"Evening ma'am," he said.
She simply looked at him.
"Come any closer and she's dead," The vampire hissed.
"No," the man said.
And the next thing she knew she was sitting in her bed and the stranger that had burst through her window was dangling the head of the undead creature in front of her face.
"Nasty little buggers aren't they?" he sighed and dropped the head on the floor. "Don't worry, someone will be coming along to clean this place up." He plopped her missing phone onto her lap along with a piece of paper wedged between the receiver and charger.
She pulled out the paper and found a number scribbled in blood.
"Oh, and next time some stranger comes knocking, do me a favor and scream a little? Almost didn't get here in time." He was at her window again, and she watched him leap out.
Almost involuntarily, she scuttled over to the window. Her apartment was on the sixth floor and the window was located on the flat side of the building, there was no way the man could have jumped out and lived, though considering what had just occurred in her room, her suspension of disbelieve should have been altered.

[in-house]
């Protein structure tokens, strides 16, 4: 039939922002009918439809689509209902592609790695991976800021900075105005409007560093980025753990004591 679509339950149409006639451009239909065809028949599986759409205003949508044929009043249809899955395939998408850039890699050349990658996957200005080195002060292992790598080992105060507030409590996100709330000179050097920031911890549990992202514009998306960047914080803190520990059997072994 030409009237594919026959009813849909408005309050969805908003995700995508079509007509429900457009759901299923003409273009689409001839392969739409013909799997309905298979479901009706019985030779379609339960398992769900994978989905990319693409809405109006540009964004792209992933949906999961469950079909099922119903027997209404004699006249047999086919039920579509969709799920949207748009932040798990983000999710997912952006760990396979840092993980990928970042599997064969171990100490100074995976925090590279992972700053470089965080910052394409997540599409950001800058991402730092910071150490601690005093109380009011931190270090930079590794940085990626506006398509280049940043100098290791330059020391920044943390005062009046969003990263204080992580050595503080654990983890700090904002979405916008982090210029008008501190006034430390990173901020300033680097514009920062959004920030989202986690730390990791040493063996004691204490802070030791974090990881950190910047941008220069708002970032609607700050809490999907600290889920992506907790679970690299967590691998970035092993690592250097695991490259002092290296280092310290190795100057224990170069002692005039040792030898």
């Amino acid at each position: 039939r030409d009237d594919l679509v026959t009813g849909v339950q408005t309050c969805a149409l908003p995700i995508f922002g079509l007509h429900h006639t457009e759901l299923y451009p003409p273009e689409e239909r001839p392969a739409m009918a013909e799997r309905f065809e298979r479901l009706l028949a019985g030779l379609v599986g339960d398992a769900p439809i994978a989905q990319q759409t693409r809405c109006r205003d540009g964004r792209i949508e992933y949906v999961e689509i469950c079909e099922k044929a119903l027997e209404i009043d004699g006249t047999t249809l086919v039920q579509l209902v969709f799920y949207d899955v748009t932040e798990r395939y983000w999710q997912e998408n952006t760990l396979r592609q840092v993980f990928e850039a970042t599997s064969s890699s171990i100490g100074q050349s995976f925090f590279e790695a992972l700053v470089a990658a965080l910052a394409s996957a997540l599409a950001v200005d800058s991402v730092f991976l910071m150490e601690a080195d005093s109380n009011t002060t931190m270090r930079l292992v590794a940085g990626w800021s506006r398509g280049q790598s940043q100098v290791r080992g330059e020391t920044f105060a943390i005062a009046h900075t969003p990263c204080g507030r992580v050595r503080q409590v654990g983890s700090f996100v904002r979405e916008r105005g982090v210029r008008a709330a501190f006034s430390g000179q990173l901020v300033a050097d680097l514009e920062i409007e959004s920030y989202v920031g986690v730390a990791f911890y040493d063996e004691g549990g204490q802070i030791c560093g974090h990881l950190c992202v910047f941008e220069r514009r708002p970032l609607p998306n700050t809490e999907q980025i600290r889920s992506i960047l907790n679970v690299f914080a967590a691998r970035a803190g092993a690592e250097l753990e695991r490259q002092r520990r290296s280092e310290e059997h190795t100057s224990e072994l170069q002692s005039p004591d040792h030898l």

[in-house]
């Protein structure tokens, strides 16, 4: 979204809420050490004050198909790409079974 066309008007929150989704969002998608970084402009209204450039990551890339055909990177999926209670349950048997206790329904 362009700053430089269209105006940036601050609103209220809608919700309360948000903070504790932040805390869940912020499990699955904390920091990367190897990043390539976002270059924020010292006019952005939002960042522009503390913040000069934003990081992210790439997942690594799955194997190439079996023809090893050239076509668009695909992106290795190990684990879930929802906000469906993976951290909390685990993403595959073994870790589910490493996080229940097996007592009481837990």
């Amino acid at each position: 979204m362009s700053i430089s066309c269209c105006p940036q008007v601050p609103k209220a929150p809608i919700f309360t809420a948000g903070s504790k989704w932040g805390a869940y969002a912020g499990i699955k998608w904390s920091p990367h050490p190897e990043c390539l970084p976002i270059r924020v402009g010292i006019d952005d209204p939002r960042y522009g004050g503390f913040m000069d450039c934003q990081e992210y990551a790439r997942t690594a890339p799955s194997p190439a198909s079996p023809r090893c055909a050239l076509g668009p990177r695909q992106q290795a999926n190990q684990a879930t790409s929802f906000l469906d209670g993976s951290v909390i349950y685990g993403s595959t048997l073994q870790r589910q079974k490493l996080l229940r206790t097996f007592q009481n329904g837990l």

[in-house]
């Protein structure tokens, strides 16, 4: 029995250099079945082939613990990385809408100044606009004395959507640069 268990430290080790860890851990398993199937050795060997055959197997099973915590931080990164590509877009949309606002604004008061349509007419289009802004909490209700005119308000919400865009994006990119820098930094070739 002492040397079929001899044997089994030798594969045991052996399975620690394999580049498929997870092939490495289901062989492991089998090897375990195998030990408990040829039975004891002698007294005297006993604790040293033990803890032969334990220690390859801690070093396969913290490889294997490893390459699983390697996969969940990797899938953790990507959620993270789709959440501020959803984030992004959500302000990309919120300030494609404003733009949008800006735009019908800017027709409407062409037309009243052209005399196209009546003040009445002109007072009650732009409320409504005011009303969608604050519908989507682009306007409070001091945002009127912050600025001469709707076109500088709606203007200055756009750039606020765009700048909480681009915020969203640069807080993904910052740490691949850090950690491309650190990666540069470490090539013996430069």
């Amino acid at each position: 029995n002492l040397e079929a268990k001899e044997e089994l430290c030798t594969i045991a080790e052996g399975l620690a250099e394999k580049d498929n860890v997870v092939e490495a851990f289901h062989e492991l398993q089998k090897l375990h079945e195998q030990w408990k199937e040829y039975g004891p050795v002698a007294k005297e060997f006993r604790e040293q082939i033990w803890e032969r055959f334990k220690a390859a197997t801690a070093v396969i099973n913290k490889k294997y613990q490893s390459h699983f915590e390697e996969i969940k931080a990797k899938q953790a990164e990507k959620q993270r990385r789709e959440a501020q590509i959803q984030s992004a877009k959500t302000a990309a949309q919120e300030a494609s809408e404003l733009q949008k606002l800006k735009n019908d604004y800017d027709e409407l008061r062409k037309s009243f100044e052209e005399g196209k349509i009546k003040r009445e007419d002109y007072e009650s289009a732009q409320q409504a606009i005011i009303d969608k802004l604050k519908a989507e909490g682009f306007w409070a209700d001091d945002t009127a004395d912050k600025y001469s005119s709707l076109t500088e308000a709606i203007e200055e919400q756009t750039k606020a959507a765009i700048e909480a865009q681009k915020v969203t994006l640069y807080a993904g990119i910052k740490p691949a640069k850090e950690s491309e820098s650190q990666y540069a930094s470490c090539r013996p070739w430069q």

"Right here, ma'am," he called from her left.
Her eyes widened slightly, night air blowing her hair out of her face. It was a glorious sight, watching the man's trench coat fold around him in the wind with his right hand he kept his hat in place while the other blew her a kiss. He stood on a black cloud that she suspected to be formed of millions of tiny bats.
She meant to ask. How are you doing that? But what came out was:
"Who are you?"
"Batman," he laughed.
She stared at him flatly and he caved.
"Call me, Roy." He winked. "And give me a call sometime!" With that, the cloud of bats disappeared and he fell, six stories to the alleyway below.
She crouched back into her room, closing the window, cutting off the city noises. Blood splattered her entire apartment and there was a headless undead creature on the floor.
A smart person would have freaked, and called the police, possibly a friend and fled the apartment, but you should know by now that Susan Stride wasn't particularly smart. So instead of doing the sensible thing, she reconnected her phone and took a shower, before crawling back into bed in an attempt to fall back asleep, undead man or no.